DES MOINES, Iowa — The main issues that Iowa legislative leaders discussed on Tuesday were tax cuts, workforce solutions, COVID-19 mandates and education. And with Republicans having the number advantage, anything the party deems as important could get sent to the governor’s desk.
On the idea of tax cuts, Republican leaders in both chambers made it clear that there would be some in the future once the session starts. The cutting of income taxes in its entirety was mentioned several times but most likely there would not be a clean cut of income tax this year.
“I find it amazing this argument that because a few people have talked about eliminating income taxes. Amy and I are Republicans, like of course we want to lower taxes. It shouldn’t be a surprise to anyone,” said State Representative Pat Grassley (R).
Democratic legislative leaders also pushed back on the idea of cutting taxes for those who are on the higher end of the wealth spectrum. Democrats have fears that changes to the income tax would give them an even bigger break.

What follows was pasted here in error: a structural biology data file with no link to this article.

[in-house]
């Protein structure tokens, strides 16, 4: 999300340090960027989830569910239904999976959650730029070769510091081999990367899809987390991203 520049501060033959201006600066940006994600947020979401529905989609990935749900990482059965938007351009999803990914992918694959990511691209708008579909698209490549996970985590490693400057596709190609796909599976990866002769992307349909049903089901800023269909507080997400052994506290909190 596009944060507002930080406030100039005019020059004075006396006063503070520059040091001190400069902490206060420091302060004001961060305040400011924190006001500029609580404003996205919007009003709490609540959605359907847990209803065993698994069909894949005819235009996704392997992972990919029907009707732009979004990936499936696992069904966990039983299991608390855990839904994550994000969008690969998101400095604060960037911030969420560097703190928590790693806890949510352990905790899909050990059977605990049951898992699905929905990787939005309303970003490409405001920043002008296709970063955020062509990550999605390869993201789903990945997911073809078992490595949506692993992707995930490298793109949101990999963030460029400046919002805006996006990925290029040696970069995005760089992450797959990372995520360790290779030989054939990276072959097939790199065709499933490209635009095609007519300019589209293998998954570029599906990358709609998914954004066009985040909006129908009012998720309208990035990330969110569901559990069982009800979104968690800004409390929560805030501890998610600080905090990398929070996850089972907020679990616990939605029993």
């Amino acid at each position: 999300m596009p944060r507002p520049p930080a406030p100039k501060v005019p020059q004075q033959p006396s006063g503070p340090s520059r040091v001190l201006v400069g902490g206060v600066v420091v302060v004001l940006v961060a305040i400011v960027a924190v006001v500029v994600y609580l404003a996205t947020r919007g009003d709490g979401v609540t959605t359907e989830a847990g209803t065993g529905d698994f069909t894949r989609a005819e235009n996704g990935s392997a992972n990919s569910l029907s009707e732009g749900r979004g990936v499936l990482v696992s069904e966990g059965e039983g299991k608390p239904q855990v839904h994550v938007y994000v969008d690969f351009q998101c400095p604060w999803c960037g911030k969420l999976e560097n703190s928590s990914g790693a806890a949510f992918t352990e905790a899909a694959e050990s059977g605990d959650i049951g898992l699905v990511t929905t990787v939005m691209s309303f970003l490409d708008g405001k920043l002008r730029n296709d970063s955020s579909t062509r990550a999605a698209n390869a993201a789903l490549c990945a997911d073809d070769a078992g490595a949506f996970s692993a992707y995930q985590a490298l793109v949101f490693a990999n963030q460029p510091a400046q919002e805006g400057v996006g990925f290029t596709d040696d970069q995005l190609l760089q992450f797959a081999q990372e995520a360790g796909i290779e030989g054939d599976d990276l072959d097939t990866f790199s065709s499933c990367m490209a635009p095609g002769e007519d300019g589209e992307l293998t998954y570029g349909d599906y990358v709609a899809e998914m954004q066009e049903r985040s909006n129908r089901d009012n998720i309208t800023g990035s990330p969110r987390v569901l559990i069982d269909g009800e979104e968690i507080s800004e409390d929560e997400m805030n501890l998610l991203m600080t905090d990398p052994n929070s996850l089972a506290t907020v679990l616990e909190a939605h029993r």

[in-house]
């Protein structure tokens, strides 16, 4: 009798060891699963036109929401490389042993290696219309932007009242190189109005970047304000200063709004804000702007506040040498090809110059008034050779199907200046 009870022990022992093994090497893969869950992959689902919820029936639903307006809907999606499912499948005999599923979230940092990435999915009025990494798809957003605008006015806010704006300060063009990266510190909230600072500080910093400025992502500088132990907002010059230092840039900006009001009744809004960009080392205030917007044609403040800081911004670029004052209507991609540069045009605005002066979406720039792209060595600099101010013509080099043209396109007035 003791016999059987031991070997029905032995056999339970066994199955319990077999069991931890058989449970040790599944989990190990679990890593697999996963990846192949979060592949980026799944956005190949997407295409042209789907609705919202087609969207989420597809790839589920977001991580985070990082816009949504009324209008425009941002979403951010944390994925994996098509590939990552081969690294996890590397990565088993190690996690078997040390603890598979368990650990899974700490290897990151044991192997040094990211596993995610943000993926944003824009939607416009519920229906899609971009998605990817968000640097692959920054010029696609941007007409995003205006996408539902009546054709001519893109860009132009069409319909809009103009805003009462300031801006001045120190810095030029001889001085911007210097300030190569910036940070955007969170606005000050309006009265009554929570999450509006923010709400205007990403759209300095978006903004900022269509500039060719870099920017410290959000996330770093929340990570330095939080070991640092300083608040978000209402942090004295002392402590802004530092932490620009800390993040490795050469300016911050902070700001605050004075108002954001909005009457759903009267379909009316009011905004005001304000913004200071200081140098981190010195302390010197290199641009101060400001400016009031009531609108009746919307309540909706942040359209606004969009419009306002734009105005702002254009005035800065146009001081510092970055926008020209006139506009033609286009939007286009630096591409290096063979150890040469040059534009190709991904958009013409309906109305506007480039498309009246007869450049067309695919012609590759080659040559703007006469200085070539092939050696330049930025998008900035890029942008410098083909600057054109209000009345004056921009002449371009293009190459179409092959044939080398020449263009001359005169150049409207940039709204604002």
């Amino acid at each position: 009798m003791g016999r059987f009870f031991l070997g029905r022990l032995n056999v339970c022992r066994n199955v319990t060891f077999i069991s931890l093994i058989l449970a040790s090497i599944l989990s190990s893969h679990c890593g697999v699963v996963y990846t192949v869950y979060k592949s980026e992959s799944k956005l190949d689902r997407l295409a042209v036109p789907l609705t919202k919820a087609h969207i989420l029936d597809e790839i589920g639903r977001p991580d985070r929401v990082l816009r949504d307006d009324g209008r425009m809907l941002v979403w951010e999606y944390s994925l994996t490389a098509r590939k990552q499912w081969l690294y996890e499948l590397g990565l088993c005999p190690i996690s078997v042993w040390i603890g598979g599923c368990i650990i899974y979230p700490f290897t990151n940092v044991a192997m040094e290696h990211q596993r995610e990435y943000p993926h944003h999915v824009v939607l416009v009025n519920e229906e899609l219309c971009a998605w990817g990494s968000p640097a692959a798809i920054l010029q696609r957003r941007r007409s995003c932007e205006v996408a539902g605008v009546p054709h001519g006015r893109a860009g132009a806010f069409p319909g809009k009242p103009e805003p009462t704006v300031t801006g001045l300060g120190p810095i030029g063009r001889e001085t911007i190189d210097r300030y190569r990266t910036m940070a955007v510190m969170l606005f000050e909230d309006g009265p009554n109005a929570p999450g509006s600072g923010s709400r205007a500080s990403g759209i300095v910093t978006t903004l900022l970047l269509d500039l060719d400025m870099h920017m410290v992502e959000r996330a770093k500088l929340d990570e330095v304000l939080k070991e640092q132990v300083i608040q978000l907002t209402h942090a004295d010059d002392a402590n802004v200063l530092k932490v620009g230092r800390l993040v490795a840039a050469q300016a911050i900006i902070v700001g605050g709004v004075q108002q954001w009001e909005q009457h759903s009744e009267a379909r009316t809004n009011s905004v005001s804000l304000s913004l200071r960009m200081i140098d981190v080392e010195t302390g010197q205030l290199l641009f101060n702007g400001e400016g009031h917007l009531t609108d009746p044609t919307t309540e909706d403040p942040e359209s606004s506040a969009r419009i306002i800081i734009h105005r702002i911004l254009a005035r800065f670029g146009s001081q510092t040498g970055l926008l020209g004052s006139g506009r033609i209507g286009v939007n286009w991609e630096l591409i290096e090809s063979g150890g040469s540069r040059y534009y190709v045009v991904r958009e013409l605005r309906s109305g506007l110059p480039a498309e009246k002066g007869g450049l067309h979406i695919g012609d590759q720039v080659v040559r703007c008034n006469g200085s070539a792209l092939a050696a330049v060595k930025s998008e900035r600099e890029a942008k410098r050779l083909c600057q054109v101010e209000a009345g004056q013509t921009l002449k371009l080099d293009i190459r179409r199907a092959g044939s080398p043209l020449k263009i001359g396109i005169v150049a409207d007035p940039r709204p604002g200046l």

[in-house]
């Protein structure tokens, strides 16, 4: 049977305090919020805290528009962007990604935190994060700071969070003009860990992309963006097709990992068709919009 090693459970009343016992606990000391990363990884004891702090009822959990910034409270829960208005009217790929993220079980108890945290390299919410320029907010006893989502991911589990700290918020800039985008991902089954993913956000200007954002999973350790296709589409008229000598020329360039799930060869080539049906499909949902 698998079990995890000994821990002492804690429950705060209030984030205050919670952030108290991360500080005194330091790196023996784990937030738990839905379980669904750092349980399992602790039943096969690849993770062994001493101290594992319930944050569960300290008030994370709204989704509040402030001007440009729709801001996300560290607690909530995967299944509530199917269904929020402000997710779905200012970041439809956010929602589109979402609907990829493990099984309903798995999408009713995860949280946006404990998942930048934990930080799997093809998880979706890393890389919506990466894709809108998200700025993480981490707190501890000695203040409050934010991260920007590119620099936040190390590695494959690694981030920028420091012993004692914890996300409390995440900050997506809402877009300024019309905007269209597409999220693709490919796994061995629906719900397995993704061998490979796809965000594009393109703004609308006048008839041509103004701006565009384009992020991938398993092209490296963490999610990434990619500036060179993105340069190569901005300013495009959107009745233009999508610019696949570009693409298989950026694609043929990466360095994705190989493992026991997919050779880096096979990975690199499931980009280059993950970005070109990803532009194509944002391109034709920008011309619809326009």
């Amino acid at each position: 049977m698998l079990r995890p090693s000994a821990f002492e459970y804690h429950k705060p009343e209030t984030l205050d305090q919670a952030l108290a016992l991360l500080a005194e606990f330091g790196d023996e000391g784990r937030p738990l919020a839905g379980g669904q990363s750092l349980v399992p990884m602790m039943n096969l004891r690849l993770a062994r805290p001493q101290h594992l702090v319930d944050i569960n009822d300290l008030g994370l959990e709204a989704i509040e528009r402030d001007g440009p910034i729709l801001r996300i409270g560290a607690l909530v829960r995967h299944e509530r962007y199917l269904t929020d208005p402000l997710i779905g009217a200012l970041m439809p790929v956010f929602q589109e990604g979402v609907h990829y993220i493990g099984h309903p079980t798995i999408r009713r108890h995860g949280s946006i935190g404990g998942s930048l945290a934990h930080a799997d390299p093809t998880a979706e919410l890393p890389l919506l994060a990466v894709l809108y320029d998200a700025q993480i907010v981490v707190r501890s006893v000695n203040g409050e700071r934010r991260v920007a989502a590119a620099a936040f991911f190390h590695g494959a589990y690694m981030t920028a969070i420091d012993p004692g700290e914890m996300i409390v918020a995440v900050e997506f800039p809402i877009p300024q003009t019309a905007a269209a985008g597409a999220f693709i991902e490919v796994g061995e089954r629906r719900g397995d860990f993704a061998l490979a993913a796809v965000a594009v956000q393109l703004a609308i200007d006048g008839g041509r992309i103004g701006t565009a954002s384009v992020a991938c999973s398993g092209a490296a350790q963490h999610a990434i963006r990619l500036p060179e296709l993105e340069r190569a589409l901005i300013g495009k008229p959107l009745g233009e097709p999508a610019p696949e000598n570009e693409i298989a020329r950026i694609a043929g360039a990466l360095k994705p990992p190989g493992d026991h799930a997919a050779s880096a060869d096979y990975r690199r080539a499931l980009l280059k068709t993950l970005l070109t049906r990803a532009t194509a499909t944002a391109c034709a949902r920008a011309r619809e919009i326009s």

“Everyone wants a tax cut. We think it is important for people to get those tax cuts are the people who have been left out of past cuts,” said State Representative Jennifer Konfrst (D). “For instance, if the income tax is eliminated, millionaires and billionaires would get a $325 million tax cut. I think they have had enough tax cuts.”
Another issue that was discussed on Tuesday was the idea of parental involvement in their child’s education. One of the main issues that the Chair of the Education Committee brought up was wanting to pass a bill of rights for parents involving education.
“My top priority is to talk about a parent’s bill of rights as related to their student’s education. Parents have the right to know what their kids are being taught. Parents have the right to access education materials,” said State Senator Amy Sinclair (R).
Once again, the Representative Konfrst pushed back on the issue, as banning books has been a hot topic of debate in several school districts in the state this past fall.
“Remembering that when you remove a book for one child in the library you remove it for every child in the library,” said Konfrst. “We need to be careful about banning books in schools.”
The legislature also plans on discussing different ways to combat the workforce crisis currently happening in the state. There will be plenty to talk about come the first session of the year on Monday, January 10.